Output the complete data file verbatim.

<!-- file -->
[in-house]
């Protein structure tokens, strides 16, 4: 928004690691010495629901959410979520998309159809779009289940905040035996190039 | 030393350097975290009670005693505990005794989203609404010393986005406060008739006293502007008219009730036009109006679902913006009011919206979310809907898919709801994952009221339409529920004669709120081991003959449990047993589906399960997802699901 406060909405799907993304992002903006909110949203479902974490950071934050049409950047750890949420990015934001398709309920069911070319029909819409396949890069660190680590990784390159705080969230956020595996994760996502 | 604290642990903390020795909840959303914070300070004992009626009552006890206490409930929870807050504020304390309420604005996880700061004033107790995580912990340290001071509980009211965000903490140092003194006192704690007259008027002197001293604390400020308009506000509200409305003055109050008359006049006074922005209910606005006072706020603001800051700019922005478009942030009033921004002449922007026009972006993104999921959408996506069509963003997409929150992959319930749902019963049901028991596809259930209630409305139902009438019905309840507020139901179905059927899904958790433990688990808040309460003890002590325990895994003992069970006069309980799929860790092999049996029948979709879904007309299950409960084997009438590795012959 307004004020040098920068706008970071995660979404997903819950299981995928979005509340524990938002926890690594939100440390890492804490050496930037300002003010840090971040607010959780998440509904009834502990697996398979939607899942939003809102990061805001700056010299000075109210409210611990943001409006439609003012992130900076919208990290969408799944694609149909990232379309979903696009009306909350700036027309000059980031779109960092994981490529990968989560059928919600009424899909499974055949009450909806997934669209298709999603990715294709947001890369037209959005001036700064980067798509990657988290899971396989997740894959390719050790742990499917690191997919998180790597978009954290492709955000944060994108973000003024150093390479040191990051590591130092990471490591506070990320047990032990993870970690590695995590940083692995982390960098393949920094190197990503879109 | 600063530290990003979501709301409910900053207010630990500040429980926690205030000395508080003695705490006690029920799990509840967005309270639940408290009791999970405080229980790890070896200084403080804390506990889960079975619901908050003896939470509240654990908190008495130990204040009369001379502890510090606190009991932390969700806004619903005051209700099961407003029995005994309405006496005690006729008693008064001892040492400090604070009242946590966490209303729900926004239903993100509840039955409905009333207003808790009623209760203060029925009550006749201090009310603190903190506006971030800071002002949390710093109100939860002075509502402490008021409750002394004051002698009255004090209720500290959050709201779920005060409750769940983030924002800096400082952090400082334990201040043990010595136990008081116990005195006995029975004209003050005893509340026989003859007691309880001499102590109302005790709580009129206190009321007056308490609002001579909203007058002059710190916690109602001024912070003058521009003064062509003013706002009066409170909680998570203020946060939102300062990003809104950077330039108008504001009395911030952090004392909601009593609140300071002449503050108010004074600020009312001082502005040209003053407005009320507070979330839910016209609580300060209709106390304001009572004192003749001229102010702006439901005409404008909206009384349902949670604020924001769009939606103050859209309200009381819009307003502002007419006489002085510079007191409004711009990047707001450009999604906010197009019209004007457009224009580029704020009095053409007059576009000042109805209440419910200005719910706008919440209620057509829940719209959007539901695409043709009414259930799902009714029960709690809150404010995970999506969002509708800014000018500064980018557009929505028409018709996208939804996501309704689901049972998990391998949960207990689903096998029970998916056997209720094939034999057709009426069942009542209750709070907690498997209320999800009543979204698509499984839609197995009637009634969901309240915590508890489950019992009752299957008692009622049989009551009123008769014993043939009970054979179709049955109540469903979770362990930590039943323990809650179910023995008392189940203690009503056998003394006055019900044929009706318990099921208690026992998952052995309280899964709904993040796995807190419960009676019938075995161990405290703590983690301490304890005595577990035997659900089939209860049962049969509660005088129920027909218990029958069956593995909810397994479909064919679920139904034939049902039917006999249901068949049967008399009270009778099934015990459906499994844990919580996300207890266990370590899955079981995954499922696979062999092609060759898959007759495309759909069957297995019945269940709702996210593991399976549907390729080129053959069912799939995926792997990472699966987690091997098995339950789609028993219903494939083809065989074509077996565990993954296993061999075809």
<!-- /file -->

[in-house]
């Protein structure tokens, strides 16, 4: 928004690691010495629901959410979520998309159809779009289940905040035996190039 | 030393350097975290009670005693505990005794989203609404010393986005406060008739006293502007008219009730036009109006679902913006009011919206979310809907898919709801994952009221339409529920004669709120081991003959449990047993589906399960997802699901 406060909405799907993304992002903006909110949203479902974490950071934050049409950047750890949420990015934001398709309920069911070319029909819409396949890069660190680590990784390159705080969230956020595996994760996502 | 604290642990903390020795909840959303914070300070004992009626009552006890206490409930929870807050504020304390309420604005996880700061004033107790995580912990340290001071509980009211965000903490140092003194006192704690007259008027002197001293604390400020308009506000509200409305003055109050008359006049006074922005209910606005006072706020603001800051700019922005478009942030009033921004002449922007026009972006993104999921959408996506069509963003997409929150992959319930749902019963049901028991596809259930209630409305139902009438019905309840507020139901179905059927899904958790433990688990808040309460003890002590325990895994003992069970006069309980799929860790092999049996029948979709879904007309299950409960084997009438590795012959 307004004020040098920068706008970071995660979404997903819950299981995928979005509340524990938002926890690594939100440390890492804490050496930037300002003010840090971040607010959780998440509904009834502990697996398979939607899942939003809102990061805001700056010299000075109210409210611990943001409006439609003012992130900076919208990290969408799944694609149909990232379309979903696009009306909350700036027309000059980031779109960092994981490529990968989560059928919600009424899909499974055949009450909806997934669209298709999603990715294709947001890369037209959005001036700064980067798509990657988290899971396989997740894959390719050790742990499917690191997919998180790597978009954290492709955000944060994108973000003024150093390479040191990051590591130092990471490591506070990320047990032990993870970690590695995590940083692995982390960098393949920094190197990503879109 | 600063530290990003979501709301409910900053207010630990500040429980926690205030000395508080003695705490006690029920799990509840967005309270639940408290009791999970405080229980790890070896200084403080804390506990889960079975619901908050003896939470509240654990908190008495130990204040009369001379502890510090606190009991932390969700806004619903005051209700099961407003029995005994309405006496005690006729008693008064001892040492400090604070009242946590966490209303729900926004239903993100509840039955409905009333207003808790009623209760203060029925009550006749201090009310603190903190506006971030800071002002949390710093109100939860002075509502402490008021409750002394004051002698009255004090209720500290959050709201779920005060409750769940983030924002800096400082952090400082334990201040043990010595136990008081116990005195006995029975004209003050005893509340026989003859007691309880001499102590109302005790709580009129206190009321007056308490609002001579909203007058002059710190916690109602001024912070003058521009003064062509003013706002009066409170909680998570203020946060939102300062990003809104950077330039108008504001009395911030952090004392909601009593609140300071002449503050108010004074600020009312001082502005040209003053407005009320507070979330839910016209609580300060209709106390304001009572004192003749001229102010702006439901005409404008909206009384349902949670604020924001769009939606103050859209309200009381819009307003502002007419006489002085510079007191409004711009990047707001450009999604906010197009019209004007457009224009580029704020009095053409007059576009000042109805209440419910200005719910706008919440209620057509829940719209959007539901695409043709009414259930799902009714029960709690809150404010995970999506969002509708800014000018500064980018557009929505028409018709996208939804996501309704689901049972998990391998949960207990689903096998029970998916056997209720094939034999057709009426069942009542209750709070907690498997209320999800009543979204698509499984839609197995009637009634969901309240915590508890489950019992009752299957008692009622049989009551009123008769014993043939009970054979179709049955109540469903979770362990930590039943323990809650179910023995008392189940203690009503056998003394006055019900044929009706318990099921208690026992998952052995309280899964709904993040796995807190419960009676019938075995161990405290703590983690301490304890005595577990035997659900089939209860049962049969509660005088129920027909218990029958069956593995909810397994479909064919679920139904034939049902039917006999249901068949049967008399009270009778099934015990459906499994844990919580996300207890266990370590899955079981995954499922696979062999092609060759898959007759495309759909069957297995019945269940709702996210593991399976549907390729080129053959069912799939995926792997990472699966987690091997098995339950789609028993219903494939083809065989074509077996565990993954296993061999075809």